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Made from cow or buffalo leather, the chappals were tanned and dyes till they possessed a certain strength. They did not tear easily, and were patronised in the villages of Maharashtra.

Kolhapuri chappals are a rage among fashion designers for their indigenous value. The craft originated in Maharashtra and has reached global acclaim today. Owning a pair of Kolhapuri chappals is a matter of pride.

These chappals were created by the Saudagar family in 1920. They were not very special at the time, and attracted crowds because of how durable they were. Made from cow or buffalo leather, the chappals were tanned and dyes till they possessed a certain strength. They did not tear easily, and were patronised in the villages of Maharashtra.


As early as the 13th century, it was known as 'chappal with ear' and by the 18th century, it was developed by famous manufacturers and made into a brand 'Kolhapuri' as it is today. The Saudagar family began to teach others this craft, and that's how it spread to most of the villages in Maharashtra. In the local language, it is called 'pietaan'.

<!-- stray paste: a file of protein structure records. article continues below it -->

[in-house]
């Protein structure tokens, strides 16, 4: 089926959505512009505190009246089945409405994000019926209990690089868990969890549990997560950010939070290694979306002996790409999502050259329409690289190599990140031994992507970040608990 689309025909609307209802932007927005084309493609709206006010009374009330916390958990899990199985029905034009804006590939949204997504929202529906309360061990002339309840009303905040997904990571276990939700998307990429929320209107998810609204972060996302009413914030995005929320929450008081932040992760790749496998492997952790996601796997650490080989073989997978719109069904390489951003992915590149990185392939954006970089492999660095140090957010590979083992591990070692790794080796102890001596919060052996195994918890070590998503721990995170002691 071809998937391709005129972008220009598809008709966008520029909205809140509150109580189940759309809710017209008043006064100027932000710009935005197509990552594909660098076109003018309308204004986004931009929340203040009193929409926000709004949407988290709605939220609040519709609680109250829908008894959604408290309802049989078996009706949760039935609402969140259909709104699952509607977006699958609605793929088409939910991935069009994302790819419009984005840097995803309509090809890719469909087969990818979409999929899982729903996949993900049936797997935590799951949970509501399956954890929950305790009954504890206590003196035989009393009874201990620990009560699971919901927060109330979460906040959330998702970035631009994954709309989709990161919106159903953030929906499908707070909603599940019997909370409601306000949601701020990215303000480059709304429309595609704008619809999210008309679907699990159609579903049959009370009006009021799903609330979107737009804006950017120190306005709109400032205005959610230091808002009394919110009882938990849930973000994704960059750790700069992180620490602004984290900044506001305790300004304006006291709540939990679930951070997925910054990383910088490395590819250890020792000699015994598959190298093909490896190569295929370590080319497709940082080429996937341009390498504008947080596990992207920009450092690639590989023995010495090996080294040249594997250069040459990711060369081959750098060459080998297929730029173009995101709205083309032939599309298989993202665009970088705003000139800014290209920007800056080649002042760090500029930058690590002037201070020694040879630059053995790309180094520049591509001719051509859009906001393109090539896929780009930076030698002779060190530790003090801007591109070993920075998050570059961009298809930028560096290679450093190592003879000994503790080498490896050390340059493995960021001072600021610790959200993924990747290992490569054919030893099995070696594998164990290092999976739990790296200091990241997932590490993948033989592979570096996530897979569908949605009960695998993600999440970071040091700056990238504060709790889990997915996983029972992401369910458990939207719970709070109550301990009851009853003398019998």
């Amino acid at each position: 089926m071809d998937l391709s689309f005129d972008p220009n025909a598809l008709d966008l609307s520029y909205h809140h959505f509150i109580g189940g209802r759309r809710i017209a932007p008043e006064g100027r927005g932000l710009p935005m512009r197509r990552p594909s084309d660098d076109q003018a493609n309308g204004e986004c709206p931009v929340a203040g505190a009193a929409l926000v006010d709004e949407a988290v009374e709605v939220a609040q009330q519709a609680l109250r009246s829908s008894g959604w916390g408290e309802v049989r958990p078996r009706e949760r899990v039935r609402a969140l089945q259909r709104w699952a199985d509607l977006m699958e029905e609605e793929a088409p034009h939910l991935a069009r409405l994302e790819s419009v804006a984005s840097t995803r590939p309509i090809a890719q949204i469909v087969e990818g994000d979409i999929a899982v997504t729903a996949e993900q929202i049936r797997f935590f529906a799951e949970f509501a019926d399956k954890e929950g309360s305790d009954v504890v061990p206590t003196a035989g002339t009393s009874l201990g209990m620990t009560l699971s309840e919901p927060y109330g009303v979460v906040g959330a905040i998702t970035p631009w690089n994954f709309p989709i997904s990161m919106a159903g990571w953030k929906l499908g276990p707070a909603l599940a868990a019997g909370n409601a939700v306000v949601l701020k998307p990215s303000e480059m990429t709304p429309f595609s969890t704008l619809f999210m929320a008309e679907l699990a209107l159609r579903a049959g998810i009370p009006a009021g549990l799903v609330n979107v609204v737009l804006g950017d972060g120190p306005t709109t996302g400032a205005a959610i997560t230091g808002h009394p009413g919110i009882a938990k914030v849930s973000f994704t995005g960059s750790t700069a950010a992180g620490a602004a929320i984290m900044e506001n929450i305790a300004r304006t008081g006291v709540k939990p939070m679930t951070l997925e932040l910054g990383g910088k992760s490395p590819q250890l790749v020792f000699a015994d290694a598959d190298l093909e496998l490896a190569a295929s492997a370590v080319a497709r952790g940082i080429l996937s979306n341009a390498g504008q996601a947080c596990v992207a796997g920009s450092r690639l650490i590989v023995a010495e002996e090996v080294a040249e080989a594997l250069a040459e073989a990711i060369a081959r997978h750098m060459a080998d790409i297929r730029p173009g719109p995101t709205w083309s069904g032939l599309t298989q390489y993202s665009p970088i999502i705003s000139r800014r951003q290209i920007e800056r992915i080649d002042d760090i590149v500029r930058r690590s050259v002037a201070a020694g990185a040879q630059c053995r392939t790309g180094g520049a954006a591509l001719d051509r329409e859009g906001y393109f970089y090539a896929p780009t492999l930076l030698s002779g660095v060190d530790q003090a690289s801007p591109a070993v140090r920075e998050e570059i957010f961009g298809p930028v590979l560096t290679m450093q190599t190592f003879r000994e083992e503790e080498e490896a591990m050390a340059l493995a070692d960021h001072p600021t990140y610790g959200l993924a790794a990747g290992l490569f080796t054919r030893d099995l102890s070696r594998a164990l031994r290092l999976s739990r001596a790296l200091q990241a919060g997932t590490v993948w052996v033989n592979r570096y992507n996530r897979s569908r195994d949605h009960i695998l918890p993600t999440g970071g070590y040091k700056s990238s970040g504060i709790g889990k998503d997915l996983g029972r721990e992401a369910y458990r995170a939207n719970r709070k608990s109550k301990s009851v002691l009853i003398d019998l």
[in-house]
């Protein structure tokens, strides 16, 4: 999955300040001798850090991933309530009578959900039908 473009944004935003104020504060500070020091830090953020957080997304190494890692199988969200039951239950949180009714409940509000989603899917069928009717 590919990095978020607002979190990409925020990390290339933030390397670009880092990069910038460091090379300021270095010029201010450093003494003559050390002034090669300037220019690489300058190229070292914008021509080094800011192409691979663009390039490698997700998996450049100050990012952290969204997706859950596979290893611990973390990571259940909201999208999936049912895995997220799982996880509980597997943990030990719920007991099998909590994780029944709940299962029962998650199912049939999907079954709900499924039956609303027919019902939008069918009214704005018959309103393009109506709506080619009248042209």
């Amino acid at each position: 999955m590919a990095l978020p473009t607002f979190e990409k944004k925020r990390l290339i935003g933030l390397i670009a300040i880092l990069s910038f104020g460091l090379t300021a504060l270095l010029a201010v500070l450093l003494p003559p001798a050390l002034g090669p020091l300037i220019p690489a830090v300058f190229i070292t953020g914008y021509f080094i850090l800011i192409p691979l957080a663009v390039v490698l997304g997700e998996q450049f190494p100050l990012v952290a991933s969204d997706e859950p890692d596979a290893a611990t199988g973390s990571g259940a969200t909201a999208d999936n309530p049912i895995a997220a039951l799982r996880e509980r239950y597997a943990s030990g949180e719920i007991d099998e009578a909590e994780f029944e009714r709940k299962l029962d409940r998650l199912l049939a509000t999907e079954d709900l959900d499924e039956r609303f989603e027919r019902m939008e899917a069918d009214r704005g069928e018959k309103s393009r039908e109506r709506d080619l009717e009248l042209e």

Kolhapurs these days are heavily decorated Image source: Wikimedia Commons


As for style, the chappals were made like sandals with a t-shaped strap. They were made to withstand the strain of being worn even on mountainous terrain. Leather was dyed in vegetable colours, and sometimes the pair weighed even up to 2 kg. These days, it is much lighter and is decorated with pom-poms and other designs.

The coming of fancy fashion brands has robbed kolhapuri artisans of their craft. Synthetic materials are being used to produce the footwear at nominal rates. Rubber soles are being attached and they are made with just about any material. The villagers who do everything by hand are facing a financial constraint because of this.

The original chappals had the medicinal benefits of the old craft, which included wearing herbal leaves to prevent blisters on the feet. The chappal was dyed only in one of three colours to impart a regal look. These days, all this has changed, and cultural appropriation of the footwear has made it as versatile as any other Indian commodity.

Keywords: Kolhapur, Chappal. Leather, Tan, Saudagar


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